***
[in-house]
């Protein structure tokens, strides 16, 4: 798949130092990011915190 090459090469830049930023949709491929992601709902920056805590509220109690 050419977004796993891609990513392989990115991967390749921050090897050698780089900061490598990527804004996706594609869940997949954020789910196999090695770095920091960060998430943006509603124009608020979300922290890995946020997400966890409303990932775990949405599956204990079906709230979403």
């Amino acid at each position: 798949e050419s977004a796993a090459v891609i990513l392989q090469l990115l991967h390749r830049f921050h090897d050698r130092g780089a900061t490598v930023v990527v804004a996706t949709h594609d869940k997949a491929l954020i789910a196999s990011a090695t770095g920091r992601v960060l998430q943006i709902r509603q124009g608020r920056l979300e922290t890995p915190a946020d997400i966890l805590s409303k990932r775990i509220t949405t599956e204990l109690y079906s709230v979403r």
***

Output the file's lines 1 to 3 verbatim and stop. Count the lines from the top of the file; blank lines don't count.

[in-house]
């Protein structure tokens, strides 16, 4: 798949130092990011915190 090459090469830049930023949709491929992601709902920056805590509220109690 050419977004796993891609990513392989990115991967390749921050090897050698780089900061490598990527804004996706594609869940997949954020789910196999090695770095920091960060998430943006509603124009608020979300922290890995946020997400966890409303990932775990949405599956204990079906709230979403």
């Amino acid at each position: 798949e050419s977004a796993a090459v891609i990513l392989q090469l990115l991967h390749r830049f921050h090897d050698r130092g780089a900061t490598v930023v990527v804004a996706t949709h594609d869940k997949a491929l954020i789910a196999s990011a090695t770095g920091r992601v960060l998430q943006i709902r509603q124009g608020r920056l979300e922290t890995p915190a946020d997400i966890l805590s409303k990932r775990i509220t949405t599956e204990l109690y079906s709230v979403r």